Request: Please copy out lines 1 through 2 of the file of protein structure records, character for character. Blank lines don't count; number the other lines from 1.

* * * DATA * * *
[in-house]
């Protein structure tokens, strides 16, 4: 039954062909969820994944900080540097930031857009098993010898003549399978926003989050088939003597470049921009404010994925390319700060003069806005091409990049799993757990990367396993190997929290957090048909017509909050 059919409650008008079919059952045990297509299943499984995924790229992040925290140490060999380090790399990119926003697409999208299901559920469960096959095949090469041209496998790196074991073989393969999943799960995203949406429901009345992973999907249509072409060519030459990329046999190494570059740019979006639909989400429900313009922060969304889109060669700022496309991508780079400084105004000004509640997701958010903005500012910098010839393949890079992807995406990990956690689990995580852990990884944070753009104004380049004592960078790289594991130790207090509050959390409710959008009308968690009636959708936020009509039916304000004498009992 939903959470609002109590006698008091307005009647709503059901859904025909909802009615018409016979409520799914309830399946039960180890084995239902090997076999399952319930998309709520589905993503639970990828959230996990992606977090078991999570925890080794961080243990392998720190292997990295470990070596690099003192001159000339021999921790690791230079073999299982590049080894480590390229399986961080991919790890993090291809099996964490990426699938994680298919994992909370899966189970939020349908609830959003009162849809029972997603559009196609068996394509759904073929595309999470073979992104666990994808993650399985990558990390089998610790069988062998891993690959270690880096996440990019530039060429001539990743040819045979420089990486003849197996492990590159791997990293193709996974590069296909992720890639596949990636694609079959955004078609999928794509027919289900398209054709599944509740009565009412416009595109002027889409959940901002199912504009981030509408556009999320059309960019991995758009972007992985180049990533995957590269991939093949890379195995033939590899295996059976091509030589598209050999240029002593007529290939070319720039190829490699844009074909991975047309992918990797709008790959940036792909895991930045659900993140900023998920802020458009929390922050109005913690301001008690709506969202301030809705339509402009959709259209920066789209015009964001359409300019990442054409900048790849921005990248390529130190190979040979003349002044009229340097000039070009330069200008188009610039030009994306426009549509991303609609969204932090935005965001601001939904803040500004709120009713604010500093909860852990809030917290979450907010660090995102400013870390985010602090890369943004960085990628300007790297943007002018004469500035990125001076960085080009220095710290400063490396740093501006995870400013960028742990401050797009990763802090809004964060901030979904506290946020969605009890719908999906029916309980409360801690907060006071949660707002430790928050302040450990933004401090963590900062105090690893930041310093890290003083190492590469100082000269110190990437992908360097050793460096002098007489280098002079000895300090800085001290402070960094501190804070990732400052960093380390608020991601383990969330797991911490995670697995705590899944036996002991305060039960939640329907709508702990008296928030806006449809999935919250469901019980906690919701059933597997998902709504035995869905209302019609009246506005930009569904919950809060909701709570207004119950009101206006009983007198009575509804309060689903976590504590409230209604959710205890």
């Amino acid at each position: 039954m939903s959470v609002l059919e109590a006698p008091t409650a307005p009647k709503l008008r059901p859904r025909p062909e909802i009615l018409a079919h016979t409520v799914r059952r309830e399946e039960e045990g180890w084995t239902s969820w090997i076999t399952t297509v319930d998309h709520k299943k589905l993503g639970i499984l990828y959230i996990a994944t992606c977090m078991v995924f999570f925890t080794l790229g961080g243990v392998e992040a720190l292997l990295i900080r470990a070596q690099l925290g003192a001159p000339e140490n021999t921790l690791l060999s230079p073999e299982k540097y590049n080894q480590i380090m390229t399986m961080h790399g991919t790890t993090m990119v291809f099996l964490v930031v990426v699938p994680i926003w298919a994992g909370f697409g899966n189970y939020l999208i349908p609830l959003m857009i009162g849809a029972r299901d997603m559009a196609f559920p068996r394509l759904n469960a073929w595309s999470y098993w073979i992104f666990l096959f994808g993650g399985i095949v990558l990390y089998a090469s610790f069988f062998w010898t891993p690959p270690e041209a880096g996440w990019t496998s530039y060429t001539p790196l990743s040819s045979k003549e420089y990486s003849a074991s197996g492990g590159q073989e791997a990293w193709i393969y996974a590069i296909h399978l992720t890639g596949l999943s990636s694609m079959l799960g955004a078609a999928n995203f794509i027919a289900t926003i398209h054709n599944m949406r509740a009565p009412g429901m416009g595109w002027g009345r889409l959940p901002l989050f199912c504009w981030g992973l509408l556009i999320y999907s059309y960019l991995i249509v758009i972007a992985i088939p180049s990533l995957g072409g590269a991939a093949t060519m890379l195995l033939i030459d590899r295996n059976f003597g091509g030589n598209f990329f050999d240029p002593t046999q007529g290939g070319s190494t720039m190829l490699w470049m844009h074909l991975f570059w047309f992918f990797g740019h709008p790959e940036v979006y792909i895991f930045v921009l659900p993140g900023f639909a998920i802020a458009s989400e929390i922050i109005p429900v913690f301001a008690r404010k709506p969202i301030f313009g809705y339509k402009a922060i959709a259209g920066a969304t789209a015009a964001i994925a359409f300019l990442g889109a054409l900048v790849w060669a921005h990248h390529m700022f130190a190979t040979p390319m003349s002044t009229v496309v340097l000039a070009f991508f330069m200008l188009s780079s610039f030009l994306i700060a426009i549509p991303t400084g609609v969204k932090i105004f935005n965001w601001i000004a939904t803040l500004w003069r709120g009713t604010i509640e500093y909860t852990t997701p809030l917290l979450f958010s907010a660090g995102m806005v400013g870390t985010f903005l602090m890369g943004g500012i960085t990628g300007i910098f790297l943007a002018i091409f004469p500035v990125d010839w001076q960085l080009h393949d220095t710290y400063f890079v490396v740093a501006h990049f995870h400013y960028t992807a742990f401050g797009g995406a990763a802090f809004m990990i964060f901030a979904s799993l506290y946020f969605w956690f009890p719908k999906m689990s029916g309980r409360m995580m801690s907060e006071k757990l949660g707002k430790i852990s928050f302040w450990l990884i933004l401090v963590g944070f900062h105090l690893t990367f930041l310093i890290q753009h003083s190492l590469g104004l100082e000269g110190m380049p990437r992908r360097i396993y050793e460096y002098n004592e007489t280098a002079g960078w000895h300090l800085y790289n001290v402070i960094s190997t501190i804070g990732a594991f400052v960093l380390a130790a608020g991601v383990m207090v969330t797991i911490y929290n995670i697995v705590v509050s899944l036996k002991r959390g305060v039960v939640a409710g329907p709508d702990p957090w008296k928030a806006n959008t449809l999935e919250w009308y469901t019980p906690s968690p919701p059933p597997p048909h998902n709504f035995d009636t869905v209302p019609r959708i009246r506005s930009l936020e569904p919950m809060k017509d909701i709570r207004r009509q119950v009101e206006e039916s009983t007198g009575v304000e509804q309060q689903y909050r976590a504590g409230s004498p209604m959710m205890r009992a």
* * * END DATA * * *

[in-house]
């Protein structure tokens, strides 16, 4: 039954062909969820994944900080540097930031857009098993010898003549399978926003989050088939003597470049921009404010994925390319700060003069806005091409990049799993757990990367396993190997929290957090048909017509909050 059919409650008008079919059952045990297509299943499984995924790229992040925290140490060999380090790399990119926003697409999208299901559920469960096959095949090469041209496998790196074991073989393969999943799960995203949406429901009345992973999907249509072409060519030459990329046999190494570059740019979006639909989400429900313009922060969304889109060669700022496309991508780079400084105004000004509640997701958010903005500012910098010839393949890079992807995406990990956690689990995580852990990884944070753009104004380049004592960078790289594991130790207090509050959390409710959008009308968690009636959708936020009509039916304000004498009992 939903959470609002109590006698008091307005009647709503059901859904025909909802009615018409016979409520799914309830399946039960180890084995239902090997076999399952319930998309709520589905993503639970990828959230996990992606977090078991999570925890080794961080243990392998720190292997990295470990070596690099003192001159000339021999921790690791230079073999299982590049080894480590390229399986961080991919790890993090291809099996964490990426699938994680298919994992909370899966189970939020349908609830959003009162849809029972997603559009196609068996394509759904073929595309999470073979992104666990994808993650399985990558990390089998610790069988062998891993690959270690880096996440990019530039060429001539990743040819045979420089990486003849197996492990590159791997990293193709996974590069296909992720890639596949990636694609079959955004078609999928794509027919289900398209054709599944509740009565009412416009595109002027889409959940901002199912504009981030509408556009999320059309960019991995758009972007992985180049990533995957590269991939093949890379195995033939590899295996059976091509030589598209050999240029002593007529290939070319720039190829490699844009074909991975047309992918990797709008790959940036792909895991930045659900993140900023998920802020458009929390922050109005913690301001008690709506969202301030809705339509402009959709259209920066789209015009964001359409300019990442054409900048790849921005990248390529130190190979040979003349002044009229340097000039070009330069200008188009610039030009994306426009549509991303609609969204932090935005965001601001939904803040500004709120009713604010500093909860852990809030917290979450907010660090995102400013870390985010602090890369943004960085990628300007790297943007002018004469500035990125001076960085080009220095710290400063490396740093501006995870400013960028742990401050797009990763802090809004964060901030979904506290946020969605009890719908999906029916309980409360801690907060006071949660707002430790928050302040450990933004401090963590900062105090690893930041310093890290003083190492590469100082000269110190990437992908360097050793460096002098007489280098002079000895300090800085001290402070960094501190804070990732400052960093380390608020991601383990969330797991911490995670697995705590899944036996002991305060039960939640329907709508702990008296928030806006449809999935919250469901019980906690919701059933597997998902709504035995869905209302019609009246506005930009569904919950809060909701709570207004119950009101206006009983007198009575509804309060689903976590504590409230209604959710205890």